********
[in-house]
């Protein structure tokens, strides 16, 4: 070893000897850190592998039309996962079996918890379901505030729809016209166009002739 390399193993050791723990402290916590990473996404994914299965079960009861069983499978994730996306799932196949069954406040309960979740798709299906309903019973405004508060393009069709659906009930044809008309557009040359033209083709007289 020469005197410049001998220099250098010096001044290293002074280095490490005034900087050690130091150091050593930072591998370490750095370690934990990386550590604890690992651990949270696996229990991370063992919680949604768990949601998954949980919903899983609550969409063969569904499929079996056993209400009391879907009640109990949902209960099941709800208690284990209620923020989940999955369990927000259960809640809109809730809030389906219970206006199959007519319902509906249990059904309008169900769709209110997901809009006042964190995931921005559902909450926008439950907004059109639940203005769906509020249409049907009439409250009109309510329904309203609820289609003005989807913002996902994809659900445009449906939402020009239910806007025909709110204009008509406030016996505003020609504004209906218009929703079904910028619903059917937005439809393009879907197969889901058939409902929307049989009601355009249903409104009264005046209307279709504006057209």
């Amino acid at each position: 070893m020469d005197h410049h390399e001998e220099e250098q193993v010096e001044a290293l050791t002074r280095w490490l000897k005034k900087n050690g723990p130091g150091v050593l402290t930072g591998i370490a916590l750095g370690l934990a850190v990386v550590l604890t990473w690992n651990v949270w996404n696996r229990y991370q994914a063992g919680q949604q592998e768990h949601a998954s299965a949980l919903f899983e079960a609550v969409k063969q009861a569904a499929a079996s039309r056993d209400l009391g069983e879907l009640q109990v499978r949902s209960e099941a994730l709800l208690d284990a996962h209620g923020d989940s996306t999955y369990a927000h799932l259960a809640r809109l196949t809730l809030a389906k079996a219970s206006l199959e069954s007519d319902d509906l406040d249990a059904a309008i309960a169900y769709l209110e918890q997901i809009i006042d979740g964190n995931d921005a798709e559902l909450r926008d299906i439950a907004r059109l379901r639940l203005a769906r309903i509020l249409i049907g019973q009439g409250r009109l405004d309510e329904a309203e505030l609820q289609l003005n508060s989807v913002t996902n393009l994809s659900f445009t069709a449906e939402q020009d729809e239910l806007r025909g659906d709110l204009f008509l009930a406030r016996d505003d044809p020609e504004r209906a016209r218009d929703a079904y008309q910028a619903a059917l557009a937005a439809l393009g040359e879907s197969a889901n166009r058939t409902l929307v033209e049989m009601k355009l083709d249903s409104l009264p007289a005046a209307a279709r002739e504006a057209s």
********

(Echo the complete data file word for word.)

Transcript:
[in-house]
């Protein structure tokens, strides 16, 4: 070893000897850190592998039309996962079996918890379901505030729809016209166009002739 390399193993050791723990402290916590990473996404994914299965079960009861069983499978994730996306799932196949069954406040309960979740798709299906309903019973405004508060393009069709659906009930044809008309557009040359033209083709007289 020469005197410049001998220099250098010096001044290293002074280095490490005034900087050690130091150091050593930072591998370490750095370690934990990386550590604890690992651990949270696996229990991370063992919680949604768990949601998954949980919903899983609550969409063969569904499929079996056993209400009391879907009640109990949902209960099941709800208690284990209620923020989940999955369990927000259960809640809109809730809030389906219970206006199959007519319902509906249990059904309008169900769709209110997901809009006042964190995931921005559902909450926008439950907004059109639940203005769906509020249409049907009439409250009109309510329904309203609820289609003005989807913002996902994809659900445009449906939402020009239910806007025909709110204009008509406030016996505003020609504004209906218009929703079904910028619903059917937005439809393009879907197969889901058939409902929307049989009601355009249903409104009264005046209307279709504006057209």
């Amino acid at each position: 070893m020469d005197h410049h390399e001998e220099e250098q193993v010096e001044a290293l050791t002074r280095w490490l000897k005034k900087n050690g723990p130091g150091v050593l402290t930072g591998i370490a916590l750095g370690l934990a850190v990386v550590l604890t990473w690992n651990v949270w996404n696996r229990y991370q994914a063992g919680q949604q592998e768990h949601a998954s299965a949980l919903f899983e079960a609550v969409k063969q009861a569904a499929a079996s039309r056993d209400l009391g069983e879907l009640q109990v499978r949902s209960e099941a994730l709800l208690d284990a996962h209620g923020d989940s996306t999955y369990a927000h799932l259960a809640r809109l196949t809730l809030a389906k079996a219970s206006l199959e069954s007519d319902d509906l406040d249990a059904a309008i309960a169900y769709l209110e918890q997901i809009i006042d979740g964190n995931d921005a798709e559902l909450r926008d299906i439950a907004r059109l379901r639940l203005a769906r309903i509020l249409i049907g019973q009439g409250r009109l405004d309510e329904a309203e505030l609820q289609l003005n508060s989807v913002t996902n393009l994809s659900f445009t069709a449906e939402q020009d729809e239910l806007r025909g659906d709110l204009f008509l009930a406030r016996d505003d044809p020609e504004r209906a016209r218009d929703a079904y008309q910028a619903a059917l557009a937005a439809l393009g040359e879907s197969a889901n166009r058939t409902l929307v033209e049989m009601k355009l083709d249903s409104l009264p007289a005046a209307a279709r002739e504006a057209s």